“The thing I love about growing up in Boston,’’ said Los Angeles Dodgers starter Rich Hill, who pitched parts of four seasons with the Red Sox, “is that it’s ingrained in you as a Little Leaguer the importance of the Red Sox. And no matter who you are, or how talented you are, they expect 100% effort and honesty.

“If you have a bad game, don’t put it on the weather, the umpires, or other players. And don’t run and hide after a bad game. If you stand up, people appreciate it. If you’re not, you’re going to be whipped by the pen.

“Everything in Boston is magnified, and that’s OK. It’s what makes Boston great.’’

In New York, the media capital of the world, life as a ballplayer is different. Sure, the fans can turn on you, too. Just ask new Yankees DH Giancarlo Stanton, who was lustily booed Sunday after striking out five times for the second time this season. Still, the players will tell you, it’s a completely different feeling in the two markets.

There’s no sense of communal ruin in New York when the Yankees don’t win a World Series. They’re not chanting, “Red Sox suck,’’ in Manhattan during championship parades. You can blend into crowds, unless you happen to be Derek Jeter, catching a show on Broadway without even being noticed.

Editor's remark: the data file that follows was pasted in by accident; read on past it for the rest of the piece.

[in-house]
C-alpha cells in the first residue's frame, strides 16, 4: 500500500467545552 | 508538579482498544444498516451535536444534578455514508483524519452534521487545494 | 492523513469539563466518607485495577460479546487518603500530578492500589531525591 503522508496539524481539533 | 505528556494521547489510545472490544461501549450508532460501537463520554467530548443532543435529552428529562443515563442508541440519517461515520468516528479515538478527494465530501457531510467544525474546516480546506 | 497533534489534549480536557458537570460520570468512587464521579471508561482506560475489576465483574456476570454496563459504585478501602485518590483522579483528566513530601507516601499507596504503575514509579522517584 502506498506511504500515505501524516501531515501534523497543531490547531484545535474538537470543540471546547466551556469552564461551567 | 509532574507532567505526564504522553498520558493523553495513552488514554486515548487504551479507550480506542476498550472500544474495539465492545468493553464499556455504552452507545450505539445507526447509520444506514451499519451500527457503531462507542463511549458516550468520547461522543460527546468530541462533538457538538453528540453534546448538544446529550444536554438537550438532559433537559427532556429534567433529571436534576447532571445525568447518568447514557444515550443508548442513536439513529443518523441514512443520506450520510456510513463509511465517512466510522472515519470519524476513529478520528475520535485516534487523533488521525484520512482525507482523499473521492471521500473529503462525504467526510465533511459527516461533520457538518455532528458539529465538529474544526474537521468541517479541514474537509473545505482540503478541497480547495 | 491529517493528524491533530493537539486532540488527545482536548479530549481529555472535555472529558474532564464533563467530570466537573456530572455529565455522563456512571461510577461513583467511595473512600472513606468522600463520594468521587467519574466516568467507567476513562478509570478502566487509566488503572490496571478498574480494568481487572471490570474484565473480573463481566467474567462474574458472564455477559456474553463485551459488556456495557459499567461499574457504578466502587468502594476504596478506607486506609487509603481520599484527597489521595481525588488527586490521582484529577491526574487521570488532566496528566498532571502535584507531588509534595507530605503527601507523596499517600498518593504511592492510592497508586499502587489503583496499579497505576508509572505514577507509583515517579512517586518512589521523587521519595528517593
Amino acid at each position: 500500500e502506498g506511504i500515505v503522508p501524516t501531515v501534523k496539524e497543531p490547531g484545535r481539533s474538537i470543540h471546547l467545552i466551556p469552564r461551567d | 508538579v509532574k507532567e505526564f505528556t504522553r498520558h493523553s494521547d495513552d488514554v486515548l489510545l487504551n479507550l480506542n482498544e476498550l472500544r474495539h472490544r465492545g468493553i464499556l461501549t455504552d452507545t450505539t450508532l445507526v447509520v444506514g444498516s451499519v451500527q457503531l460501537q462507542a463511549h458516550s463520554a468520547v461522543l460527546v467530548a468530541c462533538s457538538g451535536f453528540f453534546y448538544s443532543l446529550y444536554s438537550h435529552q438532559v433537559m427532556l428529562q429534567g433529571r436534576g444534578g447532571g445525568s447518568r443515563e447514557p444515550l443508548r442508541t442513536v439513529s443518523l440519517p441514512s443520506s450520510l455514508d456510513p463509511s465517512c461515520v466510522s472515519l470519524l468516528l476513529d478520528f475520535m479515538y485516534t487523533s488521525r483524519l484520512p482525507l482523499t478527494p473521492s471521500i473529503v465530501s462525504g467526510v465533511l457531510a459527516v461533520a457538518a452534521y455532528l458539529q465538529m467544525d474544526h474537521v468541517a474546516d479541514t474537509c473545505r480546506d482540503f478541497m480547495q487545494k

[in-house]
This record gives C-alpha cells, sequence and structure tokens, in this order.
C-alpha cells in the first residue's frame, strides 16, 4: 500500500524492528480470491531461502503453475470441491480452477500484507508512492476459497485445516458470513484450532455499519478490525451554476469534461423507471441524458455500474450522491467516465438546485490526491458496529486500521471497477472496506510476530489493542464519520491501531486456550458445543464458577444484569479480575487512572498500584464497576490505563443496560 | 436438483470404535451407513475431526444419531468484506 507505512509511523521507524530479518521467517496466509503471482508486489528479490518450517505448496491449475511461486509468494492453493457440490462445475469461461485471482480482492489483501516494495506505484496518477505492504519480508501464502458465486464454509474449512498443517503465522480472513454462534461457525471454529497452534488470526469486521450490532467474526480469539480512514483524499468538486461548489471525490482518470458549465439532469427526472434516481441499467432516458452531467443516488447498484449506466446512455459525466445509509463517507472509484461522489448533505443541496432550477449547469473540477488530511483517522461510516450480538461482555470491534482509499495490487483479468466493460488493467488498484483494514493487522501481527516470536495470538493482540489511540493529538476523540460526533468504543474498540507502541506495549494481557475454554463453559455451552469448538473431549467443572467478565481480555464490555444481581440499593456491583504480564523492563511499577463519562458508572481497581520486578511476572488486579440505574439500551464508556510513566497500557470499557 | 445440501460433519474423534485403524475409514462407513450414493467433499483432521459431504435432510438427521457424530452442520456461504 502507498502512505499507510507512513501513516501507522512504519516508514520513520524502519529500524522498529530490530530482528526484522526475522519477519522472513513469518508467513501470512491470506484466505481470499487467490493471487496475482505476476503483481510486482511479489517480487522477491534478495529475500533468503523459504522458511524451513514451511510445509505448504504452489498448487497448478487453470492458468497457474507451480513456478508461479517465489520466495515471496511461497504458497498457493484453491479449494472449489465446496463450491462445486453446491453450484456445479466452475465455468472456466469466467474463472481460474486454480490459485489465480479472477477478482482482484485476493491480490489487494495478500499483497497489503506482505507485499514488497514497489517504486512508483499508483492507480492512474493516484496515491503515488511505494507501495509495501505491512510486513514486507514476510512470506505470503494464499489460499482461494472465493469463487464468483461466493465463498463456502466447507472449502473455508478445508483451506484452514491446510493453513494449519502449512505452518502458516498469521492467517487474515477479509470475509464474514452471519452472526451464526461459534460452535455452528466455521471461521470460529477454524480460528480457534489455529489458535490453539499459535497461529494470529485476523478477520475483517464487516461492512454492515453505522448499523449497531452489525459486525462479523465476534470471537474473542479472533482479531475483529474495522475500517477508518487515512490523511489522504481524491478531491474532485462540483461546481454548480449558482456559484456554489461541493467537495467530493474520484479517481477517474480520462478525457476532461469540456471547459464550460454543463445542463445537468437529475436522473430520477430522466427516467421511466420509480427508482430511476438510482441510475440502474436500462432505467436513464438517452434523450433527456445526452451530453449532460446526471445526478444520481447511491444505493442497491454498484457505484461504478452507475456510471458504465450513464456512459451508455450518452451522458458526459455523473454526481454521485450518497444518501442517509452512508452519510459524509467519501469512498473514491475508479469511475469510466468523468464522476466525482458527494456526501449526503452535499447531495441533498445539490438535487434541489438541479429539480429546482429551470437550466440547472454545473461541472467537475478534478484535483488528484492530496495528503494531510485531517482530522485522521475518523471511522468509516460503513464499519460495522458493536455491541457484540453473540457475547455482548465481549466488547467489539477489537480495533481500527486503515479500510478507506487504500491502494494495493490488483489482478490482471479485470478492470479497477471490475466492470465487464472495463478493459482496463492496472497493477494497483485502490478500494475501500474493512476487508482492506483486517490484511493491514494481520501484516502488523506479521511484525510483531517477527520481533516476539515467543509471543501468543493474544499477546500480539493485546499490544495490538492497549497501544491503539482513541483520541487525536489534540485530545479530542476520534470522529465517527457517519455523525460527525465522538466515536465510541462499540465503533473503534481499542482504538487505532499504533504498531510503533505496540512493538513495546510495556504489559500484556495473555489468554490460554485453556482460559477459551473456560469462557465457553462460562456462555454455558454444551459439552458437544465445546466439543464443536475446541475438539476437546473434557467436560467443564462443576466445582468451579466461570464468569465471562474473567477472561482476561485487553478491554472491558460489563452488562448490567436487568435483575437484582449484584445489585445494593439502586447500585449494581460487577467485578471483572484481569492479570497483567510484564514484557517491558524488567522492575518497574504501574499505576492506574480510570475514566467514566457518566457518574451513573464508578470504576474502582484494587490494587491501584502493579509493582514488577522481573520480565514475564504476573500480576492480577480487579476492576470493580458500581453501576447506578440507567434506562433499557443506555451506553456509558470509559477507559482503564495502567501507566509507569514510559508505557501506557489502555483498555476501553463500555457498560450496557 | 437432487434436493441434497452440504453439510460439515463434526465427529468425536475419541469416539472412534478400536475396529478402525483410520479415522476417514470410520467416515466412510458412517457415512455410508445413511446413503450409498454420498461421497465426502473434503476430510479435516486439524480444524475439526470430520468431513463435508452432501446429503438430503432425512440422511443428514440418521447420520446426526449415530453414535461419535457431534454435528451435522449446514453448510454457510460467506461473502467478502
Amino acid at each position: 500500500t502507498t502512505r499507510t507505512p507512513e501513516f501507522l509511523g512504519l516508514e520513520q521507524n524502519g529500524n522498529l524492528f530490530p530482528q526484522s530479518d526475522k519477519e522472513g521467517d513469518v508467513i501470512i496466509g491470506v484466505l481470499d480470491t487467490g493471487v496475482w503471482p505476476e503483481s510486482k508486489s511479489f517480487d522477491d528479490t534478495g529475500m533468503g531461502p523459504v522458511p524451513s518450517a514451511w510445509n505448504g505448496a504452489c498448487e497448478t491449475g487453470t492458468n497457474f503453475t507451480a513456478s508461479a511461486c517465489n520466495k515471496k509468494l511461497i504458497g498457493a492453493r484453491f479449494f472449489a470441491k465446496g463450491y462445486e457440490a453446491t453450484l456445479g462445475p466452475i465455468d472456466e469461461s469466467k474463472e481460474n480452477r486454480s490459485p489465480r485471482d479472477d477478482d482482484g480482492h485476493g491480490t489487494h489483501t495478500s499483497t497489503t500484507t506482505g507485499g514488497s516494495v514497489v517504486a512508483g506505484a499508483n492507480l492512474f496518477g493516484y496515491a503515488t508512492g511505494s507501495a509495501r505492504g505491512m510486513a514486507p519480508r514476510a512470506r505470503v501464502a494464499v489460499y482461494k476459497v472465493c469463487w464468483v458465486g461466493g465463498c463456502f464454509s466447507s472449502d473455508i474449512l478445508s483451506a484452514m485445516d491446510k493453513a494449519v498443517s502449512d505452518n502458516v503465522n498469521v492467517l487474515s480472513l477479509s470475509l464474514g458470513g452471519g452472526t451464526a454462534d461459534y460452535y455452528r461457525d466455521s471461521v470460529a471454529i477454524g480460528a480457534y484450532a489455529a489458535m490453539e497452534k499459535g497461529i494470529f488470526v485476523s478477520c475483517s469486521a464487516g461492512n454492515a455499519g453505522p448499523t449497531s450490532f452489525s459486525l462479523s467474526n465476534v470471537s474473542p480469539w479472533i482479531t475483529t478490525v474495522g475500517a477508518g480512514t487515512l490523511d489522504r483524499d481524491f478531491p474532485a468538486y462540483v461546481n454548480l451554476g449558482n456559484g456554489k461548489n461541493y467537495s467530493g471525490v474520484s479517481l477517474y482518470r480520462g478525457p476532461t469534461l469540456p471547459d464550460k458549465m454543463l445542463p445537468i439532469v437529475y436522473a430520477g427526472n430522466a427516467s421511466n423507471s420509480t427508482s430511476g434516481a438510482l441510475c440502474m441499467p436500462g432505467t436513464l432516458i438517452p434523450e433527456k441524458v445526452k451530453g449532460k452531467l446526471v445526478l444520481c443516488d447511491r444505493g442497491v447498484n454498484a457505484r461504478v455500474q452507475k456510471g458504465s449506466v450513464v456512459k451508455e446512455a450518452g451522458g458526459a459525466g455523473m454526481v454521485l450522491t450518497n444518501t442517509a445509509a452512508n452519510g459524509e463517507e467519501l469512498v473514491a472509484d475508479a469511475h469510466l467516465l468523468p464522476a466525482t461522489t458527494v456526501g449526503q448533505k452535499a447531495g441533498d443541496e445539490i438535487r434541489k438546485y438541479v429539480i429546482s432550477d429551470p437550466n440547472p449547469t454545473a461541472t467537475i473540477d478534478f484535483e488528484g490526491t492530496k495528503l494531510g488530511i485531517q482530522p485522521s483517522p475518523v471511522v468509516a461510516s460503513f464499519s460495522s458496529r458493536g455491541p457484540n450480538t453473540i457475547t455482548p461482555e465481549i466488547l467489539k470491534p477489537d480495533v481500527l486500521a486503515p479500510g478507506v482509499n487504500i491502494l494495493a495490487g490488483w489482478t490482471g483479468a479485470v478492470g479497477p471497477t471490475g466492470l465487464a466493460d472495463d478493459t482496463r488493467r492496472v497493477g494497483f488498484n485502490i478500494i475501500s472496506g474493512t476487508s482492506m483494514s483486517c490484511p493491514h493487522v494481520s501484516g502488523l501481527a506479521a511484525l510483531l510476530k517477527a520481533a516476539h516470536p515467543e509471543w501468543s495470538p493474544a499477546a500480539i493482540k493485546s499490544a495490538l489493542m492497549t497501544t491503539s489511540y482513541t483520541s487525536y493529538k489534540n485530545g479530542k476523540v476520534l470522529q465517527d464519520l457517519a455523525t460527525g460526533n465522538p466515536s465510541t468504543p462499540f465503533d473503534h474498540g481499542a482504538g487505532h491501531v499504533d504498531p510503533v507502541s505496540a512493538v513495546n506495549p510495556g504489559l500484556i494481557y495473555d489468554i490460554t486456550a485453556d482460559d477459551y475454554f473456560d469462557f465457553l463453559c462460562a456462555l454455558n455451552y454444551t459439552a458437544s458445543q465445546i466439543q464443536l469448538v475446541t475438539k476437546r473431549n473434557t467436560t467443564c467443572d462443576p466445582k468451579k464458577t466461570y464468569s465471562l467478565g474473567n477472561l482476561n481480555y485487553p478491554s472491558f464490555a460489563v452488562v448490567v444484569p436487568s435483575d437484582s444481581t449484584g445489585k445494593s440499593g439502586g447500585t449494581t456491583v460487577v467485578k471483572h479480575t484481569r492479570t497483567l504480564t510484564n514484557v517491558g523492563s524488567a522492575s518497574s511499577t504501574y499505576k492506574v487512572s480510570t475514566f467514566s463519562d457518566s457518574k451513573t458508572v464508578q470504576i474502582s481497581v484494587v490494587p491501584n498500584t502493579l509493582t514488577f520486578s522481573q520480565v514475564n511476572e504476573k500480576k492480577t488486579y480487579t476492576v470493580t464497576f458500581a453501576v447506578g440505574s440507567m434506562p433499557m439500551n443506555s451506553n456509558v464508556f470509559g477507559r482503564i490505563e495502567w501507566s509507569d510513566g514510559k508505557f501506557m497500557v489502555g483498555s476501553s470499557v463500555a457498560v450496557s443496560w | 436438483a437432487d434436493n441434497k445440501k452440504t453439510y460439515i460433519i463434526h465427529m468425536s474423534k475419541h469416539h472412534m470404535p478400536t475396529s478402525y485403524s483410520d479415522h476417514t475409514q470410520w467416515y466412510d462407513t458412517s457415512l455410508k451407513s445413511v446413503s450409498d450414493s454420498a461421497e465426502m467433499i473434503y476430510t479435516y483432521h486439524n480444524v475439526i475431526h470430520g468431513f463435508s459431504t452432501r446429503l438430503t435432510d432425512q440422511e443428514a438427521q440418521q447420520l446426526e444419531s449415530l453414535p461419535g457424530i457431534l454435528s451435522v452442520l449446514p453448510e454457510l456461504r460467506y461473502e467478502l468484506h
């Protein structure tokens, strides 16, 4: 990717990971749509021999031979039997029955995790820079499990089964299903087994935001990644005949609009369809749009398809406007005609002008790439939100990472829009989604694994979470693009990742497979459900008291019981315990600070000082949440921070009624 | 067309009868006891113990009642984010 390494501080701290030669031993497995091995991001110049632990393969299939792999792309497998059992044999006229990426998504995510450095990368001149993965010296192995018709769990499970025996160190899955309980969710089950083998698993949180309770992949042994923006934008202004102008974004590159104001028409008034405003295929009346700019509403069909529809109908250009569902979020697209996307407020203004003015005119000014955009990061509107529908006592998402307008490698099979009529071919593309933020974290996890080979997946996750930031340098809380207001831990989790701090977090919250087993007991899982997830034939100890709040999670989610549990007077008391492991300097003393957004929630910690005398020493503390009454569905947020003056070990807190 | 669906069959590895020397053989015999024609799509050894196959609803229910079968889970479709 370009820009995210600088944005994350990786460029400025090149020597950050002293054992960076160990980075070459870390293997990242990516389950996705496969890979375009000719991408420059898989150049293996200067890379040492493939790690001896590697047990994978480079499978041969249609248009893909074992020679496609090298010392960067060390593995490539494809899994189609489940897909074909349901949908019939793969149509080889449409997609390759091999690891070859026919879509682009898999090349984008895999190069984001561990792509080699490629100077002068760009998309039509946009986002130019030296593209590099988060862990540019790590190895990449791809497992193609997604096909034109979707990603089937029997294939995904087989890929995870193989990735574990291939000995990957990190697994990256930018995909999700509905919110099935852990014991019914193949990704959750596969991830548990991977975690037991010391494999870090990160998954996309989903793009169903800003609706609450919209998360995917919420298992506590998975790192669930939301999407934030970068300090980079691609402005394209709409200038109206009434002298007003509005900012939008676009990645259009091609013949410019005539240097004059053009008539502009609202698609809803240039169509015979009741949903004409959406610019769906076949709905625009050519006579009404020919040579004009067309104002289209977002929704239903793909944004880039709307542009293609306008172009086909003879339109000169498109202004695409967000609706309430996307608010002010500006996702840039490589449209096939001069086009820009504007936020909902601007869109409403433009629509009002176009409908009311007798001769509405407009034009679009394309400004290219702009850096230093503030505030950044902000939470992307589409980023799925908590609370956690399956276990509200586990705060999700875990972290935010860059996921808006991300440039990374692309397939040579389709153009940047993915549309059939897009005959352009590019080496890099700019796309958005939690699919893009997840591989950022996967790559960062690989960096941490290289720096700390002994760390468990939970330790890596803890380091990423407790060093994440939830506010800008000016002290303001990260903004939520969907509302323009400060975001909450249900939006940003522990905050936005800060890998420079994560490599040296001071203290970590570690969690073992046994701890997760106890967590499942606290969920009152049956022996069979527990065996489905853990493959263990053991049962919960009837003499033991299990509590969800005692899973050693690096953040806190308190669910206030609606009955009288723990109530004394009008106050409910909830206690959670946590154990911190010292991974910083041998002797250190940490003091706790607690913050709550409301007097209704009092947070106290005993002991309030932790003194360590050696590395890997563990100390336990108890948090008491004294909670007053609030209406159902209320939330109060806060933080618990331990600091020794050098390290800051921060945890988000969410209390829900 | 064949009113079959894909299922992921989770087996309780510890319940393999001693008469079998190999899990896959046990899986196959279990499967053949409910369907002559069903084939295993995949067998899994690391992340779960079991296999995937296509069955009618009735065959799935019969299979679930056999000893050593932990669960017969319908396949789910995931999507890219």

“Both of those cities could be rough, but I would not go out if I was struggling in Boston, no way,’’ said Johnny Damon, who played four years with the Red Sox and four years with the Yankees, winning a World Series with each one. “In Boston, you feel like you’re in everybody’s living room each night while they’re having dinner. You don’t feel that way in New York.

“I’m just grateful I was able to play in Boston before New York. It made it a smooth transition.’’

Los Angeles Angels outfielder Chris Young, who spent the last two years in Boston, was one of the few who did it in reverse, playing two years in New York, before going straight to Boston.